LLLP Vs. LLC

By August Jackson

LLLP and LLC are business entities that enjoy limited liability and similar tax treatment, but one may be more attractive to business owners than the other.

If you are starting a business and want to limit your personal liability, forming a business entity can be a smart move. Two entities that allow for multiple owners are the LLLP and the LLC. Both offer some of the same benefits, but one of them cannot be formed in all states.

Liability Problems

At least one general partner and at least one limited partner comprise the structure of a limited partnership. A general partner participates in the management and day-to-day operations of the business. This leaves him open to personal liability, because his liability for the debts incurred by the business or the wrongs committed by the business is unlimited.

Conversely, a limited partner traditionally does not participate in the management or day-to-day operations of the business but contributes capital to the business. Because the limited partner does not participate in the running of the business, he generally bears only limited liability for the debts incurred by the business and the wrongs committed by the business. The limited partner can forfeit his liability protection by participating in the running of the business.

LLLP is shorthand for limited liability limited partnership. It is essentially a limited partnership that affords all of its owners limited liability.

Limited Liability Limited Partnership

For both the general partner and the limited partner to avoid personal liability, the limited partnership can register with its state government to become an LLLP. This limits the liability of its owners to their contributions to the business. The profits of an LLLP pass through the partnership to the individual partners, and these partners report the profits on their personal income tax forms, so the government taxes these profits only once. Fewer than half of the states recognize the LLLP, however, and that may be a problem if a business owner wants to conduct interstate commerce.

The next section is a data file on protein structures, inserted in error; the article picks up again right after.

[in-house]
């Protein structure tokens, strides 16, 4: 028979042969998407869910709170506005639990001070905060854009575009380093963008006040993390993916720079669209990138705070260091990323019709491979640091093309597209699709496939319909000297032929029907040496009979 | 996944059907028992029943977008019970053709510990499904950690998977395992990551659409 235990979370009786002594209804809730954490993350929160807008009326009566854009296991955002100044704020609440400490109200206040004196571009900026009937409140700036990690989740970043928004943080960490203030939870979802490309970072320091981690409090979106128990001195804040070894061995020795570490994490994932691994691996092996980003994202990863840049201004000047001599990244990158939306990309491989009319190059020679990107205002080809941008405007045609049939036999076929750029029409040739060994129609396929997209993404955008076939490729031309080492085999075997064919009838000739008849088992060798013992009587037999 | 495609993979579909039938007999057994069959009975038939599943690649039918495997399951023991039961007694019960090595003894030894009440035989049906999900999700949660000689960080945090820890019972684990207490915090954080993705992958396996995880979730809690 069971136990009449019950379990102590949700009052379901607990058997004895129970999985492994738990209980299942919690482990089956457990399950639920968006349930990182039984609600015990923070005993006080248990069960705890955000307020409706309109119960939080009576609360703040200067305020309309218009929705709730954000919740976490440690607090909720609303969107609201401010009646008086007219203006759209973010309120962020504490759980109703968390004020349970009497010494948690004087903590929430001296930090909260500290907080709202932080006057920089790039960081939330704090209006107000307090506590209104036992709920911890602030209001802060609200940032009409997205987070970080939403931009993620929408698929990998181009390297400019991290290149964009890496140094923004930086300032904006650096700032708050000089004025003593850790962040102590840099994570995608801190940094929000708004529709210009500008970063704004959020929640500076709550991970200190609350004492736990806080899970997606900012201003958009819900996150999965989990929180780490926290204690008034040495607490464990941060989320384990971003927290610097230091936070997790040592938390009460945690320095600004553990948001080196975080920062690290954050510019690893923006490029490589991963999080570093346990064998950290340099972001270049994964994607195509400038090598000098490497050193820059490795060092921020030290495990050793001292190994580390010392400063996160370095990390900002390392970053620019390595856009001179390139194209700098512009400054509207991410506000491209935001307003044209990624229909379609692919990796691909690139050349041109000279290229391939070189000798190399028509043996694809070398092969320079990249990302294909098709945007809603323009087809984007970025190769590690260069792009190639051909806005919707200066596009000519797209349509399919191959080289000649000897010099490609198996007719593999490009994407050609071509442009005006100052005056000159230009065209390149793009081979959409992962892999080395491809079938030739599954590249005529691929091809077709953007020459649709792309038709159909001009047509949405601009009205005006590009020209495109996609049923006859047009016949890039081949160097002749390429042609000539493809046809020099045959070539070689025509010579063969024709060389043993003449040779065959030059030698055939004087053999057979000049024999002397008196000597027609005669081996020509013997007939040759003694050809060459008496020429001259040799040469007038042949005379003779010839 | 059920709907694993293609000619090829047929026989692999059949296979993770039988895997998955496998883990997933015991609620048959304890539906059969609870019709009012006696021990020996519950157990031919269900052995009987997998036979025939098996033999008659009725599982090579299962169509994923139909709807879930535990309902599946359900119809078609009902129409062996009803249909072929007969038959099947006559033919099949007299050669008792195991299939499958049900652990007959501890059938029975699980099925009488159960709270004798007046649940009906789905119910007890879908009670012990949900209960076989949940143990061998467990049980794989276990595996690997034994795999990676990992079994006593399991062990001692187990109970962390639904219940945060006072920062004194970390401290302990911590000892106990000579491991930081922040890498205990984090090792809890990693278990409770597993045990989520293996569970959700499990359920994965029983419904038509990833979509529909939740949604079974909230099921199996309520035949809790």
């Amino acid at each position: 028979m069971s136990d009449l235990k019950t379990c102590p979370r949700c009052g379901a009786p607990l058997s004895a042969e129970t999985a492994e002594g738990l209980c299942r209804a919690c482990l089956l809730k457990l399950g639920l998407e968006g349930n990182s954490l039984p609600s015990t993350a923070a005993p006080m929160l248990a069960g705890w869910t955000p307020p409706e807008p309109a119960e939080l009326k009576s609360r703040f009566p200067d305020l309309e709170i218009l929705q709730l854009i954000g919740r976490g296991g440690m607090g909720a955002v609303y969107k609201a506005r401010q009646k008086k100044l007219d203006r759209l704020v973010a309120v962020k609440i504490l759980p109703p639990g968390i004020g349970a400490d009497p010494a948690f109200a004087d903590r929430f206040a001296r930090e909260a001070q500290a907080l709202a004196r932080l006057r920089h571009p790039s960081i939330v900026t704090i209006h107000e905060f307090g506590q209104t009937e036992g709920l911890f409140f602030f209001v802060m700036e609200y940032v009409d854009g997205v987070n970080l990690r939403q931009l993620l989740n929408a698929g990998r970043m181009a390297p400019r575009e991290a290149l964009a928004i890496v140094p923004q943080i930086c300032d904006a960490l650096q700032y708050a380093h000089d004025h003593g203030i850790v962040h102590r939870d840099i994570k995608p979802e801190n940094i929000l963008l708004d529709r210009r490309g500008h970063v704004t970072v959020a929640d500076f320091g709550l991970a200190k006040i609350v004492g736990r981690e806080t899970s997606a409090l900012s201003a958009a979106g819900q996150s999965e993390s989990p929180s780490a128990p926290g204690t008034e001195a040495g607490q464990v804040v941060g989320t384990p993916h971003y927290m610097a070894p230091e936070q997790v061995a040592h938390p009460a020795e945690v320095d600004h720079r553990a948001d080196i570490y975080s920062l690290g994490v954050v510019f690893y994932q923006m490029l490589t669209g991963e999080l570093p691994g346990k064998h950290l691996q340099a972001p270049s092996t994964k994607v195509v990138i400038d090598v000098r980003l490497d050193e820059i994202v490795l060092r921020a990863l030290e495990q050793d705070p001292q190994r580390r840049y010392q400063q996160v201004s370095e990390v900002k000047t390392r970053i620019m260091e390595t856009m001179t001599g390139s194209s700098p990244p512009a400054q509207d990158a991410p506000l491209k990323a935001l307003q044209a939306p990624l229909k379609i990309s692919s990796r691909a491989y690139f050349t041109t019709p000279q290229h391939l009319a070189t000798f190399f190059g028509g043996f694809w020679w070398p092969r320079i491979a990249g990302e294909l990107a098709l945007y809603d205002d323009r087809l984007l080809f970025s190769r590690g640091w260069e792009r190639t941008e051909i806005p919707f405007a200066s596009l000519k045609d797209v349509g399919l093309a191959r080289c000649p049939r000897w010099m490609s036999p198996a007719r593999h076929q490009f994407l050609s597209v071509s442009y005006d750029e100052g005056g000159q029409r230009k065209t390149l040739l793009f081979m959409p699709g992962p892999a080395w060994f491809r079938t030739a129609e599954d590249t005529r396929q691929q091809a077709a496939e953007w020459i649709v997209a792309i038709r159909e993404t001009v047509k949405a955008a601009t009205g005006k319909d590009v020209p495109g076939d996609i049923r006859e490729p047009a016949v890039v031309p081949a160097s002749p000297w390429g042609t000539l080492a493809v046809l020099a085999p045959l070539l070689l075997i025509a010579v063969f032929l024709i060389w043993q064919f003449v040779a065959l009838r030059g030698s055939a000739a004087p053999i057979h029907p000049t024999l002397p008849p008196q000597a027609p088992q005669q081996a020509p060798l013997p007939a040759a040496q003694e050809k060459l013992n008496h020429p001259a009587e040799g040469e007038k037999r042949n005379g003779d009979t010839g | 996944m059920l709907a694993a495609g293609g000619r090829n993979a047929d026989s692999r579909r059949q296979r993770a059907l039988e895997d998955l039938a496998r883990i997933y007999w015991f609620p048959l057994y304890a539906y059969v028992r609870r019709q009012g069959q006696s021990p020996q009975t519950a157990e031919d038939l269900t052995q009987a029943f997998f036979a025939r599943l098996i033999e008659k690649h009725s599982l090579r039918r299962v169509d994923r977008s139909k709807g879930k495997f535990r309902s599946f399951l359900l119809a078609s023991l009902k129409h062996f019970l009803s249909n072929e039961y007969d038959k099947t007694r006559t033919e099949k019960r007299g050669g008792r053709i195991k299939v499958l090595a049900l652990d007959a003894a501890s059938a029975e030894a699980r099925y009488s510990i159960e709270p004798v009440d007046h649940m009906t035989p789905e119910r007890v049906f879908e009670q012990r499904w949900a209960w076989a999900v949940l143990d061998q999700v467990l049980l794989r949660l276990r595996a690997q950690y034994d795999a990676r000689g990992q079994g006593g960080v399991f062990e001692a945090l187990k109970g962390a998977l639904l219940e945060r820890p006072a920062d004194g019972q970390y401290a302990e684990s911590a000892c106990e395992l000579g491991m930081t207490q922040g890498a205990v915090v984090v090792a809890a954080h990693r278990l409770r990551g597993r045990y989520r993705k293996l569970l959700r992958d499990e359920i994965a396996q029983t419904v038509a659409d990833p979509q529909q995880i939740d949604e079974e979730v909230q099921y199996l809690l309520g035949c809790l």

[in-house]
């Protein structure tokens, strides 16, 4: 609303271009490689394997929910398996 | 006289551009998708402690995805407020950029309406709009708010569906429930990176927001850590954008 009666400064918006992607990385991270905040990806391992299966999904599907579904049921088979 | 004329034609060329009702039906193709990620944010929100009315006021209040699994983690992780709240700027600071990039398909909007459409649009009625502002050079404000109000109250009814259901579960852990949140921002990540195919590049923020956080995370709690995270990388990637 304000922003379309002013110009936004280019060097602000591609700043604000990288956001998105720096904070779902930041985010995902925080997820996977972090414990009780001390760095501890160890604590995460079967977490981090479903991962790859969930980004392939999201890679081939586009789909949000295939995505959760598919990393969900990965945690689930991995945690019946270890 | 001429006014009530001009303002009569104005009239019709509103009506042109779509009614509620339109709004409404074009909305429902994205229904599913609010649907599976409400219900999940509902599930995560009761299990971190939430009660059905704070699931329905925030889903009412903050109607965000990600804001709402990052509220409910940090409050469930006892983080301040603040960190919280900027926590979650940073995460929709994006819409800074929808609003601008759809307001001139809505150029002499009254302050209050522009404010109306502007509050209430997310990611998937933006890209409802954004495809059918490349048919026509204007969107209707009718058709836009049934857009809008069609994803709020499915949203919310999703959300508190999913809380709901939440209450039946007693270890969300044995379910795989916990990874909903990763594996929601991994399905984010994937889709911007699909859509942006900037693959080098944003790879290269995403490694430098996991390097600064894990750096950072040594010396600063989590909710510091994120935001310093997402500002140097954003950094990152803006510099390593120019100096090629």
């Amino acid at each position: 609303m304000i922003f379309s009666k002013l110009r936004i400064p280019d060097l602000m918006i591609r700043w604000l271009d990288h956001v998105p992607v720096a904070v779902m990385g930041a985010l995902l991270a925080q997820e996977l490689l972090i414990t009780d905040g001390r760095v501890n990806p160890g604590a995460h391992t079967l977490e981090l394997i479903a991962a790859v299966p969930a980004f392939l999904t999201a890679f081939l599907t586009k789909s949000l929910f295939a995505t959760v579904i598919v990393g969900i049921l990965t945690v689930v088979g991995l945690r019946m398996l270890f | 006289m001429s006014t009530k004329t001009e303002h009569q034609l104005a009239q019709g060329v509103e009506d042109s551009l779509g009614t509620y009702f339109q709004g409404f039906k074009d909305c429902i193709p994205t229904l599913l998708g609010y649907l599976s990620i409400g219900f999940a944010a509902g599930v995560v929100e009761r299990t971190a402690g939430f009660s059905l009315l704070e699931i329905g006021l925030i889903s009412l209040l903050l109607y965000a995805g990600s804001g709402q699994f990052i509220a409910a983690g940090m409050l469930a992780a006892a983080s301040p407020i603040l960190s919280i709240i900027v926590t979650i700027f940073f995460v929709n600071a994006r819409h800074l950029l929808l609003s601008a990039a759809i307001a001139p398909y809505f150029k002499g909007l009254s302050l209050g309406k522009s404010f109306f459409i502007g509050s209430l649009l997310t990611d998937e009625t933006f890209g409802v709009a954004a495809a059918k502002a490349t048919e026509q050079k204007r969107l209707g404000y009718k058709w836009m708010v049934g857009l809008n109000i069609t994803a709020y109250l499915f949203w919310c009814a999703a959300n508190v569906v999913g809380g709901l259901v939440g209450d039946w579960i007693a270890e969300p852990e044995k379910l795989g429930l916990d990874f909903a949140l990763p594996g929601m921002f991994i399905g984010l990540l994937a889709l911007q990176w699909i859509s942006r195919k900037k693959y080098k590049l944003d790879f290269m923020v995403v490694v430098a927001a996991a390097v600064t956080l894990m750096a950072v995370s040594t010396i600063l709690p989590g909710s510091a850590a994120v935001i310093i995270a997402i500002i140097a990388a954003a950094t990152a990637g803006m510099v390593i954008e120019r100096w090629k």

LLC

Unlike in an LLLP that requires at least two partners, one person can own a limited liability company. When two or more people own an LLC, they are called members rather than partners. All LLC members can participate in the day-to-day operations of the LLC, unlike the owners of an LLLP. As with an LLLP, all members of an LLC enjoy limited liability; they do not stand to lose personal assets for debts the business incurs or wrongs the business commits. The liability protection and the tax treatment of the LLC make it an attractive option for small business owners. The LLC is treated like a partnership for tax purposes, which means the profits flow through to the LLC to the members. Members report their profits on their personal income taxes, and the government only taxes these profits once.

About the Author

August Jackson is a contributor to various websites. She has taken courses in copywriting and has worked in corporate America as a proofreader. Jackson holds a Bachelor of Arts in English and a Juris Doctor with an emphasis in bankruptcy law.